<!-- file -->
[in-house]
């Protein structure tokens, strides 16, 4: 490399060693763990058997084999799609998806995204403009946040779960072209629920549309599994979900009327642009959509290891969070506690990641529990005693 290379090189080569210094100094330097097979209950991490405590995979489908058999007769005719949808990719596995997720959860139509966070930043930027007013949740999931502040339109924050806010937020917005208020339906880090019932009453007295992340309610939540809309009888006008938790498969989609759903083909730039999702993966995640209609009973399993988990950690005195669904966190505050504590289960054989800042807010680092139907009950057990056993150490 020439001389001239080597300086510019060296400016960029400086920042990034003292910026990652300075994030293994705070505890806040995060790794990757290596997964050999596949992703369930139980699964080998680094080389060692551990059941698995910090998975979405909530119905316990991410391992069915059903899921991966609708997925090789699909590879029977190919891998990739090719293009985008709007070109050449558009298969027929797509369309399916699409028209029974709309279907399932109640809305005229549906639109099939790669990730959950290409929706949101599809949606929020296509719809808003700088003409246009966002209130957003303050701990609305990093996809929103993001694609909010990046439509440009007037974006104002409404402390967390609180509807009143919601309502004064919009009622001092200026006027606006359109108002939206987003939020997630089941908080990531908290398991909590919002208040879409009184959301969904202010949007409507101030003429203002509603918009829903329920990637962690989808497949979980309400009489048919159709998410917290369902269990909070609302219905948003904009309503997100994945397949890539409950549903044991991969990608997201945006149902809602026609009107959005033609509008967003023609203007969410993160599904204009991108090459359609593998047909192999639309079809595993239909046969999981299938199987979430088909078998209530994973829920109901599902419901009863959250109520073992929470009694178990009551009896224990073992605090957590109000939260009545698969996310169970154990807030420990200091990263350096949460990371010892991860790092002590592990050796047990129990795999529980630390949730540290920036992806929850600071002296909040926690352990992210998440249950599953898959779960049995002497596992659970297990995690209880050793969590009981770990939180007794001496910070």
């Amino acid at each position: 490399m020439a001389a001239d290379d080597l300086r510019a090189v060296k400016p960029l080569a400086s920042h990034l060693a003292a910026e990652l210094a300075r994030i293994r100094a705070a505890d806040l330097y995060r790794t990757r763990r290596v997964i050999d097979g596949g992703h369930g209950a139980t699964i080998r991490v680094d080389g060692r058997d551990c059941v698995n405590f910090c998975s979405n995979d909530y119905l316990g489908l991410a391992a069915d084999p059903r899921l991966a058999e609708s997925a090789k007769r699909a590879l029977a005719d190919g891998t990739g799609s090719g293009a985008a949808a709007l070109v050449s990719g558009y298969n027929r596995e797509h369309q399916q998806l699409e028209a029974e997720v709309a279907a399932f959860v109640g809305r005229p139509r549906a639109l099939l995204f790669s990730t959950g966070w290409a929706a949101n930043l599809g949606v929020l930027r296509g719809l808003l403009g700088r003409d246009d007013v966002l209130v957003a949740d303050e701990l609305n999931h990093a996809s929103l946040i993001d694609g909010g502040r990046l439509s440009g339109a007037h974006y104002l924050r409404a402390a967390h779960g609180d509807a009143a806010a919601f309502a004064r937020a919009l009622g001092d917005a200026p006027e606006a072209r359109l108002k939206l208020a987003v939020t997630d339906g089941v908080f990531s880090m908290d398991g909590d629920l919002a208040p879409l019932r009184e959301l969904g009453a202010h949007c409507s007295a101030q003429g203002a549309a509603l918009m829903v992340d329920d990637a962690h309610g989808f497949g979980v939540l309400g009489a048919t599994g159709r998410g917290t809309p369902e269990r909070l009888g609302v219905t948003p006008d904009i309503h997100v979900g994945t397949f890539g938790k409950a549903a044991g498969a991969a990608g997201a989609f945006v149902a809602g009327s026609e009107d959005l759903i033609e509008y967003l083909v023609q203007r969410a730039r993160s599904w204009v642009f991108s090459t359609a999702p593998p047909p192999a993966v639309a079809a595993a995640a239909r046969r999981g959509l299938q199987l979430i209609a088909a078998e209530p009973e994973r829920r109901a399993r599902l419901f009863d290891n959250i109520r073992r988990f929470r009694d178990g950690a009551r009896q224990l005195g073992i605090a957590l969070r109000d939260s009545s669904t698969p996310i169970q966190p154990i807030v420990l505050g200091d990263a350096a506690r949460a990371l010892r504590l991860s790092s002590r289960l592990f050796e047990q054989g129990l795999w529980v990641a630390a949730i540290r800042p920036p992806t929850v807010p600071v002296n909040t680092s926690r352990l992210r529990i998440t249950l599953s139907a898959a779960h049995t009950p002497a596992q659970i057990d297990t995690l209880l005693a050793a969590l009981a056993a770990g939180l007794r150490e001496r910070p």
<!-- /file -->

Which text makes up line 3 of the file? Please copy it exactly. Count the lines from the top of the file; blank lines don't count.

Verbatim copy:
């Amino acid at each position: 490399m020439a001389a001239d290379d080597l300086r510019a090189v060296k400016p960029l080569a400086s920042h990034l060693a003292a910026e990652l210094a300075r994030i293994r100094a705070a505890d806040l330097y995060r790794t990757r763990r290596v997964i050999d097979g596949g992703h369930g209950a139980t699964i080998r991490v680094d080389g060692r058997d551990c059941v698995n405590f910090c998975s979405n995979d909530y119905l316990g489908l991410a391992a069915d084999p059903r899921l991966a058999e609708s997925a090789k007769r699909a590879l029977a005719d190919g891998t990739g799609s090719g293009a985008a949808a709007l070109v050449s990719g558009y298969n027929r596995e797509h369309q399916q998806l699409e028209a029974e997720v709309a279907a399932f959860v109640g809305r005229p139509r549906a639109l099939l995204f790669s990730t959950g966070w290409a929706a949101n930043l599809g949606v929020l930027r296509g719809l808003l403009g700088r003409d246009d007013v966002l209130v957003a949740d303050e701990l609305n999931h990093a996809s929103l946040i993001d694609g909010g502040r990046l439509s440009g339109a007037h974006y104002l924050r409404a402390a967390h779960g609180d509807a009143a806010a919601f309502a004064r937020a919009l009622g001092d917005a200026p006027e606006a072209r359109l108002k939206l208020a987003v939020t997630d339906g089941v908080f990531s880090m908290d398991g909590d629920l919002a208040p879409l019932r009184e959301l969904g009453a202010h949007c409507s007295a101030q003429g203002a549309a509603l918009m829903v992340d329920d990637a962690h309610g989808f497949g979980v939540l309400g009489a048919t599994g159709r998410g917290t809309p369902e269990r909070l009888g609302v219905t948003p006008d904009i309503h997100v979900g994945t397949f890539g938790k409950a549903a044991g498969a991969a990608g997201a989609f945006v149902a809602g009327s026609e009107d959005l759903i033609e509008y967003l083909v023609q203007r969410a730039r993160s599904w204009v642009f991108s090459t359609a999702p593998p047909p192999a993966v639309a079809a595993a995640a239909r046969r999981g959509l299938q199987l979430i209609a088909a078998e209530p009973e994973r829920r109901a399993r599902l419901f009863d290891n959250i109520r073992r988990f929470r009694d178990g950690a009551r009896q224990l005195g073992i605090a957590l969070r109000d939260s009545s669904t698969p996310i169970q966190p154990i807030v420990l505050g200091d990263a350096a506690r949460a990371l010892r504590l991860s790092s002590r289960l592990f050796e047990q054989g129990l795999w529980v990641a630390a949730i540290r800042p920036p992806t929850v807010p600071v002296n909040t680092s926690r352990l992210r529990i998440t249950l599953s139907a898959a779960h049995t009950p002497a596992q659970i057990d297990t995690l209880l005693a050793a969590l009981a056993a770990g939180l007794r150490e001496r910070p």